Dietary amelioration of locomotor, neurotransmitter and mitochondrial aging

Vadim Aksenov, Jiangang Long, Sonali Lokuge, Jane A. Foster, Jiankang Liu, C. David Rollo

Research output: Contribution to journalArticlepeer-review

22 Scopus citations


Aging degrades motivation, cognition, sensory modalities and physical capacities, essentially dimming zestful living. Bradykinesis (declining physical movement) is a highly reliable biomarker of aging and mortality risk. Mice fed a complex dietary supplement (DSP) designed to ameliorate five mechanisms associated with aging showed no loss of total daily locomotion compared with >50% decrement in old untreated mice. This was associated with boosted striatal neuropeptide Y, reversal of age-related declines in mitochondrial complex III activity in brain and amelioration of oxidative stress (brain protein carbonyls). Supplemented mice expressed ∼50% fewer mitochondrial protein carbonyls per unit of complex III activity. Reduction of free radical production by mitochondria may explain the exceptional longevity of birds and dietary restricted animals and no DSP is known to impact this mechanism. Functional benefits greatly exceeded the modest longevity increases documented for supplemented normal mice. Regardless, for aging humans maintaining zestful health and performance into later years may provide greater social and economic benefits than simply prolonging lifespan. Although identifying the role of specific ingredients and interactions remains outstanding, results provide proof of principle that complex dietary cocktails can powerfully ameliorate biomarkers of aging and modulate mechanisms considered ultimate goals for aging interventions.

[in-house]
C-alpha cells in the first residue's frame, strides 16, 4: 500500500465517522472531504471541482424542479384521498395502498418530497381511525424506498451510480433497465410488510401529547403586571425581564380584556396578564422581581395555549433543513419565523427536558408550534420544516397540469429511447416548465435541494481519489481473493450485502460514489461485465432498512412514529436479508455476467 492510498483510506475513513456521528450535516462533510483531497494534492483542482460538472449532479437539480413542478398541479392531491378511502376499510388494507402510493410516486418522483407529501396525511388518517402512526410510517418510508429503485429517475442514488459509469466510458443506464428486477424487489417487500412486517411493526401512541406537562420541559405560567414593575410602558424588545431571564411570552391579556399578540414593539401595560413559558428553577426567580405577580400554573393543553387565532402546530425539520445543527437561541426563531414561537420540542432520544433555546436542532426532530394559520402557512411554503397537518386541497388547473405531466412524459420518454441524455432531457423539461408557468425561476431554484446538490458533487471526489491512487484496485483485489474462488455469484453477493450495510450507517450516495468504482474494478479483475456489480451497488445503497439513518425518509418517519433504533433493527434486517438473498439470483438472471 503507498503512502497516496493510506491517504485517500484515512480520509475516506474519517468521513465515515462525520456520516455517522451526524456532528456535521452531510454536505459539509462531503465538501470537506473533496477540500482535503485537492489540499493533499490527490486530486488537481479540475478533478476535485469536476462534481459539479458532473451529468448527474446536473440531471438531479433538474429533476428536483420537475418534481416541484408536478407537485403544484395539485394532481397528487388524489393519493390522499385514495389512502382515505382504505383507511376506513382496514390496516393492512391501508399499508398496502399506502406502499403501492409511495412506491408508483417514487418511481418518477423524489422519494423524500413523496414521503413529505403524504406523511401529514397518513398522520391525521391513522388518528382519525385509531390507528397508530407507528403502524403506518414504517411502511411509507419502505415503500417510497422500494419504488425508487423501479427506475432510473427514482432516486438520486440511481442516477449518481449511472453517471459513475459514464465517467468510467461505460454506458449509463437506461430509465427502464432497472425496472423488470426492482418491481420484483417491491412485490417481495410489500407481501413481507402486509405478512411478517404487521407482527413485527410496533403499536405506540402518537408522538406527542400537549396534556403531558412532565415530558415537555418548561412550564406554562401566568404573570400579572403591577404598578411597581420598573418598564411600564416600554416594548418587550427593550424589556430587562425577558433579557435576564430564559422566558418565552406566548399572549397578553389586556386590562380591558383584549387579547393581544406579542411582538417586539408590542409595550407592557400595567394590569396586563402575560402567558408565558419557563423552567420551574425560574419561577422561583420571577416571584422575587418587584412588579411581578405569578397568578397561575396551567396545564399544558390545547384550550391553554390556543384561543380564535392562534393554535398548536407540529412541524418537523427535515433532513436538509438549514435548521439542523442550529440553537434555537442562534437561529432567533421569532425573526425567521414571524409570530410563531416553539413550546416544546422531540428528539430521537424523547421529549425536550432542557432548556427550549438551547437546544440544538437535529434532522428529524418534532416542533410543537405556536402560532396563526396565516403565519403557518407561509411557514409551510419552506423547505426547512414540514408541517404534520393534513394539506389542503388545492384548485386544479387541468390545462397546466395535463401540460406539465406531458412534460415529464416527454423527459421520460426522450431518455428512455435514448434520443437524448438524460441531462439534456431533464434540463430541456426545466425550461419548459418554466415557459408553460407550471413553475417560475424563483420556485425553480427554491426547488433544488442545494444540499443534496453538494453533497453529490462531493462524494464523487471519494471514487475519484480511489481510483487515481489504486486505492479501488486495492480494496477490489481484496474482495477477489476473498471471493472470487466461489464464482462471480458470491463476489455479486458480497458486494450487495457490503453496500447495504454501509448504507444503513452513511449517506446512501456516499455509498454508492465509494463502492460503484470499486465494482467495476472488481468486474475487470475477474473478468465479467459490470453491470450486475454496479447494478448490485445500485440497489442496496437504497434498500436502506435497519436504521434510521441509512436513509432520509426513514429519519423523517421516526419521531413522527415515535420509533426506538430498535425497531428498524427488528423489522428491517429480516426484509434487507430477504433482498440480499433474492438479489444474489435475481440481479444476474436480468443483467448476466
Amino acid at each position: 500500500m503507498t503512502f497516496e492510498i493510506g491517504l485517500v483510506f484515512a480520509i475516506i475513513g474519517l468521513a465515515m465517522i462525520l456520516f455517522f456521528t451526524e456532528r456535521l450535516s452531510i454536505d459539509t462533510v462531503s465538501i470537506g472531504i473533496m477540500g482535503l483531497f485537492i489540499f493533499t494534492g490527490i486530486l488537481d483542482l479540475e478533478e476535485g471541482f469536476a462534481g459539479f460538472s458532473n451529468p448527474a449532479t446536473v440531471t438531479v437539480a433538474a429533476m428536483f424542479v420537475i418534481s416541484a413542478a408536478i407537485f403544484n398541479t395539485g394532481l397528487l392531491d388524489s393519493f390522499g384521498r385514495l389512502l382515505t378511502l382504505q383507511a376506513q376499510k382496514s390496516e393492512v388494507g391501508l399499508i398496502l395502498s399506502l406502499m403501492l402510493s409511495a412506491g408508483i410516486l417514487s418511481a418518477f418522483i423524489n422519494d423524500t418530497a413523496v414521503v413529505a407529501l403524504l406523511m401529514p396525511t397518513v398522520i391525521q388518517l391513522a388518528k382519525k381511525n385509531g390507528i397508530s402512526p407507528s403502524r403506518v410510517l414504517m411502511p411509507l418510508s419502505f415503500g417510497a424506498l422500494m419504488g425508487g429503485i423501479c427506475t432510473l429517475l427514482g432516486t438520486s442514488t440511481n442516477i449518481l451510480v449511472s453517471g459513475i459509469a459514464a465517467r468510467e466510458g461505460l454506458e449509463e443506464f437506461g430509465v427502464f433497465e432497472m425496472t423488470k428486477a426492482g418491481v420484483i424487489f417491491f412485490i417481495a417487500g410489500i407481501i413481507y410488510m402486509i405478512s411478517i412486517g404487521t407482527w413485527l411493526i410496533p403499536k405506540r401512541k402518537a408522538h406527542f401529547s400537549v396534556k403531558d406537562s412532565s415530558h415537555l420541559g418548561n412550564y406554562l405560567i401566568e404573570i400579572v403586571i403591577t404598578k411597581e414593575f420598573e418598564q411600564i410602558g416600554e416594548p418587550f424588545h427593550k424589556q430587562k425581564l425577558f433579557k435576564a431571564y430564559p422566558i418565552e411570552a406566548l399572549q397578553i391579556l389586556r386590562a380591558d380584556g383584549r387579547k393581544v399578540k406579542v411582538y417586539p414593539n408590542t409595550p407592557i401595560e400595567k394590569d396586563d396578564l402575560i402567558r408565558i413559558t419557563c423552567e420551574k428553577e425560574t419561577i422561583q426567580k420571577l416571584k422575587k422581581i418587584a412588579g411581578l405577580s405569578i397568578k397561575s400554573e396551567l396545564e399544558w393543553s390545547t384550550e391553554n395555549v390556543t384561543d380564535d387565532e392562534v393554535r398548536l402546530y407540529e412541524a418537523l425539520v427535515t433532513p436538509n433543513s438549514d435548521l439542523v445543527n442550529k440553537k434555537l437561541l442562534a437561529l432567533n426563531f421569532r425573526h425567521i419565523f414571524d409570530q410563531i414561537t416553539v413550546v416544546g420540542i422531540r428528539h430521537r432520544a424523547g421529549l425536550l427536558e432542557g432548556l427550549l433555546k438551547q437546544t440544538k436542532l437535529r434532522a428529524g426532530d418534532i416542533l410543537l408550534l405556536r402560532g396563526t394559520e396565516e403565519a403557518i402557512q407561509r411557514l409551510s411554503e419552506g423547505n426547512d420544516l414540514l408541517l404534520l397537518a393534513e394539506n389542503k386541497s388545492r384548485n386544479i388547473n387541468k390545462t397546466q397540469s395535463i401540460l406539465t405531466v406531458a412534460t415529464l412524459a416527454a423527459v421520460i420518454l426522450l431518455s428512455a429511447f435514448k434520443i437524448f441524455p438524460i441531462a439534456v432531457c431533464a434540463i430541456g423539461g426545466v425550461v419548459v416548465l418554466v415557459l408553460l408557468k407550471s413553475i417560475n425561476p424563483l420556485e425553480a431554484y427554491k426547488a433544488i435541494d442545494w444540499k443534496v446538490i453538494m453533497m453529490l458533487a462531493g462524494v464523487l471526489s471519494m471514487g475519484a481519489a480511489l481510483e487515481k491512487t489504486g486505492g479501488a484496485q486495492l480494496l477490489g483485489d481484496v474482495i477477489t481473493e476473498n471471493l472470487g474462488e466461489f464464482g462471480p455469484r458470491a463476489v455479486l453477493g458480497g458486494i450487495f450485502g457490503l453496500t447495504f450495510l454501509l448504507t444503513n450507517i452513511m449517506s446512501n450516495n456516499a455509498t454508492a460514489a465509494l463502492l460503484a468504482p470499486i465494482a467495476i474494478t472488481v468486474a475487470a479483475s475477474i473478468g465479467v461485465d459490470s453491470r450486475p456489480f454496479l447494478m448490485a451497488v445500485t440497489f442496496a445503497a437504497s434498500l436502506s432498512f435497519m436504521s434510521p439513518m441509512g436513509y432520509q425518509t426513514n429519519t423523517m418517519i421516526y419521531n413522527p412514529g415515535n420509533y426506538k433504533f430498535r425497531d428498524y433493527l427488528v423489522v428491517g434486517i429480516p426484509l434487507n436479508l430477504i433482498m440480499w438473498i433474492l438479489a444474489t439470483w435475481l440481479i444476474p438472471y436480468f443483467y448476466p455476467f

Original languageEnglish (US)
Pages (from-to)66-76
Number of pages11
JournalExperimental Biology and Medicine
Issue number1
StatePublished - Jan 2010
Externally publishedYes


  • Aging
  • Dietary supplement
  • Energy regulation
  • Free radicals
  • Growth hormone
  • Locomotion
  • Mice
  • Mitochondria
  • Neuropeptide Y
  • Protein carbonyls

ASJC Scopus subject areas

  • General Biochemistry, Genetics and Molecular Biology


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